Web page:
I was always curious about the whole golden calf situation. Time and time again it seems the Israelites let God down after being released from Egypt.

So I did some research from a Bible commentator named Richard Elliot Friedman to seek some answers. (My learned father showed me his book).

So in his book of commentating, he explains what the “golden calf” represents. He says that the term calf is misleading. The literal term for the word “egel” is young bull. “The plural ‘gods’ does not appear to refer to the calf.

In the pagan religions of the ancient Near East, people did not worship animals, and they did not worship idols. They worshiped gods who were represented or honored by statues. The gods were sometimes pictured as enthroned on a platform, and the platform was commonly composed of figures of cherubs or of young bulls. Since there is only one young bull here, together with plural ‘gods,’ we must understand the people to be perceiving the bull as a throne platform for gods whom they will worship…” (pp. 280).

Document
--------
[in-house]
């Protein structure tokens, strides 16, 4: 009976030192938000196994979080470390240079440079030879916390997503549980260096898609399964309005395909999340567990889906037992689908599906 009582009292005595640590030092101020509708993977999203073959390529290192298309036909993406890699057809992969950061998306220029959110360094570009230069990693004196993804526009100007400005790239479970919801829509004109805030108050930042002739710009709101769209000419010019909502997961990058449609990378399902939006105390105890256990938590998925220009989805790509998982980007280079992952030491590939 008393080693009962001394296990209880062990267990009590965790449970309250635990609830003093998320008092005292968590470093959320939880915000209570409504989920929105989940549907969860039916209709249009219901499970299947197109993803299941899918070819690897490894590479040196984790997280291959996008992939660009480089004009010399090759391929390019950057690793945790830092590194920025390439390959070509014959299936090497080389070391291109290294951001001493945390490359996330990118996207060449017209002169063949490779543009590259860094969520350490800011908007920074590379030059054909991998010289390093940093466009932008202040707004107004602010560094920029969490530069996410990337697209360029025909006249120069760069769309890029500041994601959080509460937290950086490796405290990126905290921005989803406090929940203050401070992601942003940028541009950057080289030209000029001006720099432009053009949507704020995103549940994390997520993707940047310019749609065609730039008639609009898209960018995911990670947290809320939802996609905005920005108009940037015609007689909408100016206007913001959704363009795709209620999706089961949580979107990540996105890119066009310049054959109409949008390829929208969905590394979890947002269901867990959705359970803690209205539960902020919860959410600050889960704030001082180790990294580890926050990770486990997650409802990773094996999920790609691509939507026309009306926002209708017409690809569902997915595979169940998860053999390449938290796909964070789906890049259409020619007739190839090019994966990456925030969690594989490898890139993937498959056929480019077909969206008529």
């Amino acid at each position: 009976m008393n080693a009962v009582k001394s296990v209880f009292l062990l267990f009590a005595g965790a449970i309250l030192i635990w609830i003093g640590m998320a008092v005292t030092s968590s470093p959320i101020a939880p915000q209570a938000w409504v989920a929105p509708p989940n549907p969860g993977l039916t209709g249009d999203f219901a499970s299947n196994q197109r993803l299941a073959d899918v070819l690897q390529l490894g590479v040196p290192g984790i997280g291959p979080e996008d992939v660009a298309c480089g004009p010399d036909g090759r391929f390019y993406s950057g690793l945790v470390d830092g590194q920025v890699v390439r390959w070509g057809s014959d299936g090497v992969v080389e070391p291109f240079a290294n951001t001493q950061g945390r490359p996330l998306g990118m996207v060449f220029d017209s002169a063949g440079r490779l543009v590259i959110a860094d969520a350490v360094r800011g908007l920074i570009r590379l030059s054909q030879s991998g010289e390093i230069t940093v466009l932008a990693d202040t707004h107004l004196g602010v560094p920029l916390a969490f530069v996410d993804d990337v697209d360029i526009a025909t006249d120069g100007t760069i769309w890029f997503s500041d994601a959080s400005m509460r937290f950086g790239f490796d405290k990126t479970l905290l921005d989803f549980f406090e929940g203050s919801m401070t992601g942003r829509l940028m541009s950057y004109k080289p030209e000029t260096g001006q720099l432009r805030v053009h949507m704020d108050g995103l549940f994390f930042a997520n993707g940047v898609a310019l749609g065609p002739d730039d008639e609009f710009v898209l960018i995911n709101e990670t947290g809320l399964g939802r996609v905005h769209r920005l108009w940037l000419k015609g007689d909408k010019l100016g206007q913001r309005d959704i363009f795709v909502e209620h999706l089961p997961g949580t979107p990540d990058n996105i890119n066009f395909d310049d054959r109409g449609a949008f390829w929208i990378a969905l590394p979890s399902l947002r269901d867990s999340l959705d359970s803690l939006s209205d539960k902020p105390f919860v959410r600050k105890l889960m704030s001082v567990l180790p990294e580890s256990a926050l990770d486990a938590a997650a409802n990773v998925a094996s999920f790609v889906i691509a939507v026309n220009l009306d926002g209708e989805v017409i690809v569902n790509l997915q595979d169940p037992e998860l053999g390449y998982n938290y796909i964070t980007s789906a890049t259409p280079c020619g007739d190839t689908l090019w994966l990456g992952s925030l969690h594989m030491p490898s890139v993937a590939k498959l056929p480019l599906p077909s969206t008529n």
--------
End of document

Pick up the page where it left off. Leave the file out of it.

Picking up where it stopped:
I agree with all of what he says except for the part about the platform is for “gods that they will worship.” In our day and age, we try to find things in the world that we see represent God for us. Some people find it in nature, some in writing, and some feel God when they enter their synagogue. When some for example, look at their arc, see God in it.

I believe that the people created an object on top of this golden calf to center their feelings of God. Now to regard the plural “ayleh elohecha”, the Torah sometimes refers to God as “Elohim”. This is a plural word too. So I believe that we are mistranslating this word.

My research came from Richard Elliot Friedman's "Commentary on the Torah"